A Walk down Magnolia Lane

The 2018 Masters preview: Tiger's return should make for a memorable tournament

Tiger Woods has created a buzz at Augusta. Jamie Squire/Getty Images

We are finally here!  Every golfer and golf fan alike looks forward to this week.  It’s the first major of the professional golf year. It’s the course that every kid dreams of playing.  It’s the tournament that even the greatest of all time consider the best: The Masters Tournament at Augusta National Golf Club.  

Among the tall pines of Georgia, in a small, quaint town, sits a plot of land many in the golfing community consider the greatest course ever built.  The bentgrass greens are immaculate. The fairways seem to be the greenest in all the world. The sand of the bunkers almost snow white. The pine straw amongst the trees seems almost as if it too is groomed on a daily basis.  There is not a speck of trash anywhere in sight. These truly are hallowed grounds. The tag-line every year a fitting summary, “A Tradition unlike any other.” Every aspect of the tournament, the course, and the players this year is leading up to a Sunday that should not disappoint.  Many in the media and even players are whispering about this being the most anticipated Masters in history and I, for one, agree. There are three main reasons why this Masters will prove to be the best for a long time to come. Let’s take a look at each one.

The Course

I tried my best to wax poetic about the course in the paragraph above.  As I’m sure you noticed, I’m no Robert Frost. My lack of prose aside, Augusta National is truly a sight to behold.  Walking through the gates is like walking into a Norman Rockwell painting. No cell phones are allowed on the course, so you actually have to engage with other human beings, which is nice.  And on top of that, there is a strict no running policy. So you don’t have to deal with the throngs of people sprinting from shot to shot. If you get to the course early enough to place a chair (a Masters specific chair purchased at the golf shop) around any of the greens, you can get up and walk around and no one will swipe your spot.  You just leave the chair in its spot, and it’s there for you when you decide to return. The concessions on site are priced like it’s still the first tournament held in the 1930s. A ham and cheese sandwich is only $1.50. A domestic light beer is only $4. You can walk the grounds all day, eat three meals with a beer and still have change from your $50 bill.  The ticket prices will set you back quite a bit, but once you’re in, it’s quite reasonable. With the course being as nice as it is, and the aura surrounding the tournament; that leads into the next reason.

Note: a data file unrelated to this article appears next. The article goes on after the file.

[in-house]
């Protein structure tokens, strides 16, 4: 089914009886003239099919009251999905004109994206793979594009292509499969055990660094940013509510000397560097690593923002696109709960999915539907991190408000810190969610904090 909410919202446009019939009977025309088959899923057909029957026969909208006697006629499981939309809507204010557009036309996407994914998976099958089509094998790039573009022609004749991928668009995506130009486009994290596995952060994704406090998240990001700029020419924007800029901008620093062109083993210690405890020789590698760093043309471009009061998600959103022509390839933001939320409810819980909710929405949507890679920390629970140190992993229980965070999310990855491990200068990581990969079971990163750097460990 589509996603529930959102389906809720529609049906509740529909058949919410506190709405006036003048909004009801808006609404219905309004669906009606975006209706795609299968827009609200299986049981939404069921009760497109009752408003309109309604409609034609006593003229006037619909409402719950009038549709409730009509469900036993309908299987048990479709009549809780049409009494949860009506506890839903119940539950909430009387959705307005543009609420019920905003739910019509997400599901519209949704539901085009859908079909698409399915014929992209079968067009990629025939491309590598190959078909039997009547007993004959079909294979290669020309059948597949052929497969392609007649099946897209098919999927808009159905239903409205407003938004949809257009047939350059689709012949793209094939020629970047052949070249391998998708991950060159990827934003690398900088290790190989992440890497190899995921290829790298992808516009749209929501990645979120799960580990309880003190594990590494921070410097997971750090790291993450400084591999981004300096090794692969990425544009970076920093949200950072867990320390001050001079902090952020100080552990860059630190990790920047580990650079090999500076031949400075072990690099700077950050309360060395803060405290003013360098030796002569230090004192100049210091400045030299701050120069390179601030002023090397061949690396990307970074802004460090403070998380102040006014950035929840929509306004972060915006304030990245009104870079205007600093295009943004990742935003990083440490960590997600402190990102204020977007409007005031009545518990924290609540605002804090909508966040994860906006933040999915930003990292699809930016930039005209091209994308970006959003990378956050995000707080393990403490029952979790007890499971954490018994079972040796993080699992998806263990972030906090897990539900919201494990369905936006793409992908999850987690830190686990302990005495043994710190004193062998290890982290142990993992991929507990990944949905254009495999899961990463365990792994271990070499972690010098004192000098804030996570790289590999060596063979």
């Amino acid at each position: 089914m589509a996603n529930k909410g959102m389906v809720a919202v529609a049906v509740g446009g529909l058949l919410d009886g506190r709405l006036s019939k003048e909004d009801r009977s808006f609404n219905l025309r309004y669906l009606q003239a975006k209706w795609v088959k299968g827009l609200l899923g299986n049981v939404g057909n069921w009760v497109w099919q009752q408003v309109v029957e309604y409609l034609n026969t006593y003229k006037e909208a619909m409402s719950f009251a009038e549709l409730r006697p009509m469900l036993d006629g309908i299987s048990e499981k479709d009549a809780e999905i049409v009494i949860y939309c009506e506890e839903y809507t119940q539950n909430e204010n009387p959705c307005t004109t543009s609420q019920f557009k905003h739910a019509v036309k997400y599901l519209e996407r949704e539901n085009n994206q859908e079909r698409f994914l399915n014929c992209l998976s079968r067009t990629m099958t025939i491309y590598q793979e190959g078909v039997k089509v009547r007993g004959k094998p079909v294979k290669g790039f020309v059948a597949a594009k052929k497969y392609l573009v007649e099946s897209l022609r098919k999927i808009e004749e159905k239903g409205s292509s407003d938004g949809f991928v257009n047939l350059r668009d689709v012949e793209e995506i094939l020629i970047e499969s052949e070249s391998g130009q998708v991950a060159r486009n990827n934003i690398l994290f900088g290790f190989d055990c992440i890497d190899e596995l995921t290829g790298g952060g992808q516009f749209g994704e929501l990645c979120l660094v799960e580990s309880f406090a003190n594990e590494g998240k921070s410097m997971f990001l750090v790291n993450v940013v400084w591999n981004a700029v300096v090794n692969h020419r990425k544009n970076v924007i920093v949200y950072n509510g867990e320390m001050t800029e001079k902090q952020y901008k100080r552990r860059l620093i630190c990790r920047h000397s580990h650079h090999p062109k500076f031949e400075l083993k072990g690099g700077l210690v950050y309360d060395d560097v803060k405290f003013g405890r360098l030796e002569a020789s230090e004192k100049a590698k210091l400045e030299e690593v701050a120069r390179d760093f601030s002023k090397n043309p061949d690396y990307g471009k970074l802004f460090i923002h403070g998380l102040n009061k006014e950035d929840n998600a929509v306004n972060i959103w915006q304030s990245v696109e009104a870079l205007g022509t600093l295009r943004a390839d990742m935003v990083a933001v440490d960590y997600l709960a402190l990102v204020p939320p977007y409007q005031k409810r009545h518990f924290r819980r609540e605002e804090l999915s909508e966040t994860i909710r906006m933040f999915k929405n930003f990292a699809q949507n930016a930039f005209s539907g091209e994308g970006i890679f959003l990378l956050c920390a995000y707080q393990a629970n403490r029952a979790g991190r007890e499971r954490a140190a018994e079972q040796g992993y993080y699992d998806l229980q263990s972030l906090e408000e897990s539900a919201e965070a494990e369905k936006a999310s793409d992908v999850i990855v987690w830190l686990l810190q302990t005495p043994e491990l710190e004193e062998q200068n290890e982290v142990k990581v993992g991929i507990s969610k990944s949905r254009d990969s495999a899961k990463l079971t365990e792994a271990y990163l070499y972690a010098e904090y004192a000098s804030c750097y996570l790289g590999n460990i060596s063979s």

The Fans

You don’t just randomly go to Augusta.  It’s not like a normal tournament, where a couple of friends say, “What are you up to this weekend?  Wanna go to the golf tournament? I can still get tickets.” This event is something that is planned well in advance.  Getting tickets is difficult enough, the price nonwithstanding. All in all, that leads to a much more engaged set of fans at the tournament.  Everyone has their stories of how they got there. Each iconic shot is talked about as they pass by the spot it was hit from. As the players make their way around course, the quiet is almost eerie.  Not until a long putt is dropped, or a wedge is stuck to three feet, is that quiet broken. And boy oh boy, when it is broken, it is deafening. The trees seem to carry the message of the amazing shot throughout the entire course.  Everyone on the grounds hears the roars and knows to look up at the iconic leaderboards strategically placed throughout the course. The moment that birdie is posted, the echoing cheers reverberate back through the trees. The whispers on Sunday turn into a buzz of excitement.  Everyone becomes friends, just like these guys behind Tiger’s epic chip-in at No. 16 in 2005 (the whole video is worth a watch, but the infamous “hug” occurs at 3:15, and they are on the far left of the screen.)  But the fans are there to watch the greatest in the world, and that is why this year’s Masters is shaping up to be an all-timer.

The Players